This blog post is an important one.
It provides the central definition that everything I have written or will write here flows from.
It is my definition of romantic love.
I want you to understand this is my current definition.
I am open to this changing as I continue to learn.
As of right now though I have kept this same definition for almost three years.
Here is my definition:
Romantic love is the desire to experience sexual fulfillment and emotional connection that is mutually shared and enjoyed. You desire this because you value your partner and your partner value you.
I debated getting more complex than this.
But then I thought better of it.
I want to keep the basic definition simple.
Then expand on it a bit here before I finish.
As you can see I’ve emphasized a few things.
Sex and emotion.
Enjoyment and sharing.
I’ve also left out some things.
I want to start by talking about those now.
The first thing you’ll notice is I’ve said nothing about this desire occurring in a marriage, cohabitation, or any other form of monogamous arrangement.
Obviously romantic relationships often take those forms.
But I make no assumption that they must.
Other such arrangements are possible.
I am not assuming it is impossible to romantically love more than one person.
You may feel you could not love more than one person, in which case such a relationship option might not be for you. But many people feel otherwise these days and so romantic love is definitely not exclusively just for two.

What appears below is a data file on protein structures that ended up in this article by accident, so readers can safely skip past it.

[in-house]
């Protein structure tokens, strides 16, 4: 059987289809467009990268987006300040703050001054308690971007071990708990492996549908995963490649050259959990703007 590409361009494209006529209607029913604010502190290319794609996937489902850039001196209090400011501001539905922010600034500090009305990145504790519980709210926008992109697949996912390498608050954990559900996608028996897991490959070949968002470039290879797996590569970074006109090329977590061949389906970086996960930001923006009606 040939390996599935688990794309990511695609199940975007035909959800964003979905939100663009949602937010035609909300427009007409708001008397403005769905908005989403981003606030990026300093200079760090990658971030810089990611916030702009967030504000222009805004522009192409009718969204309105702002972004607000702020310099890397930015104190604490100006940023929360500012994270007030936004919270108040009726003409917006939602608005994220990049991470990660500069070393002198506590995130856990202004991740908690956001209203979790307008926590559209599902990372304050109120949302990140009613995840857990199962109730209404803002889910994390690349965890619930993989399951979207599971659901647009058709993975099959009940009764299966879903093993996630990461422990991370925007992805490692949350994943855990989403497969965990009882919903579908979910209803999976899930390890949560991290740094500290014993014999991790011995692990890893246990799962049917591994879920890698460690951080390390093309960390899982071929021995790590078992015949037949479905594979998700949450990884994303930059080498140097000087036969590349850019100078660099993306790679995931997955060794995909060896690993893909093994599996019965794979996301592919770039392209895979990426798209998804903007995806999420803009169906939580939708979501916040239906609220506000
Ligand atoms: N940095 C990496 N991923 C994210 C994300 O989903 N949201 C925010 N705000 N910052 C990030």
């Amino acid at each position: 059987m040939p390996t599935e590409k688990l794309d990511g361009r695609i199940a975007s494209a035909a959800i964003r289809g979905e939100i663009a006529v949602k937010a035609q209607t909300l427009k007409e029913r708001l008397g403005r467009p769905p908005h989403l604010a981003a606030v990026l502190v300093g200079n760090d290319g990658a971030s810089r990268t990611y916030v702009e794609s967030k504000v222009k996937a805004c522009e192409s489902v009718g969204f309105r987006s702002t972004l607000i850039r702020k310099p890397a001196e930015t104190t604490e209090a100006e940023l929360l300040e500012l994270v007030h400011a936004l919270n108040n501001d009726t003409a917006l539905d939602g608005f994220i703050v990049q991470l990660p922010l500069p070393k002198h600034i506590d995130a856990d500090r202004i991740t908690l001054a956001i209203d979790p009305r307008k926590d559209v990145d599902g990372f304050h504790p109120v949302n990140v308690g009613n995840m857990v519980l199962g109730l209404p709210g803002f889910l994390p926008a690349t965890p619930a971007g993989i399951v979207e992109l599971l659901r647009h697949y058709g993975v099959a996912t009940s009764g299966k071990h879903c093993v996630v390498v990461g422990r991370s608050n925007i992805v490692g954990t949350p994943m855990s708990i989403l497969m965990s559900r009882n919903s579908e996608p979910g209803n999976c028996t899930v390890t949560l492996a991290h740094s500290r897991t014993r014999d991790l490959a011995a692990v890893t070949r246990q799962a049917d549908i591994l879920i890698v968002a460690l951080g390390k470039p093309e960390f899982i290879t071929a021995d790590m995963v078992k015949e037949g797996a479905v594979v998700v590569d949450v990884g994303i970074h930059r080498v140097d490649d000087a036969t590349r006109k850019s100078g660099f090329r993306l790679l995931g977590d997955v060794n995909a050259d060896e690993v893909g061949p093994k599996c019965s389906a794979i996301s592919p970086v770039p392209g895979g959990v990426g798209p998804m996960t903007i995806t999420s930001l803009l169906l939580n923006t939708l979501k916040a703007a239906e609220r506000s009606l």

My definition of romantic love also says nothing about family and children.
Couples frequently share a desire for this together.
In most of you girls there is a biological basis for this.
But it is not central to romantic love as I define it.
In fact, often children constitute romantic love’s demise.
So what about the things I HAVE included in my definition?
Let’s talk first about enjoyment.
What I mean by enjoyment is if you are not finding your relationship with your partner meaningful to you, it is no longer a healthy romantic relationship.
What is the point of being in a relationship you don’t find worthwhile?
This is one place where I take major exception.
Society’s marriage concept is “Till death do us part.”
Commitment come hell or high water.
I think this idea is very wrong headed.
It gets your eyes off of the real point of being together.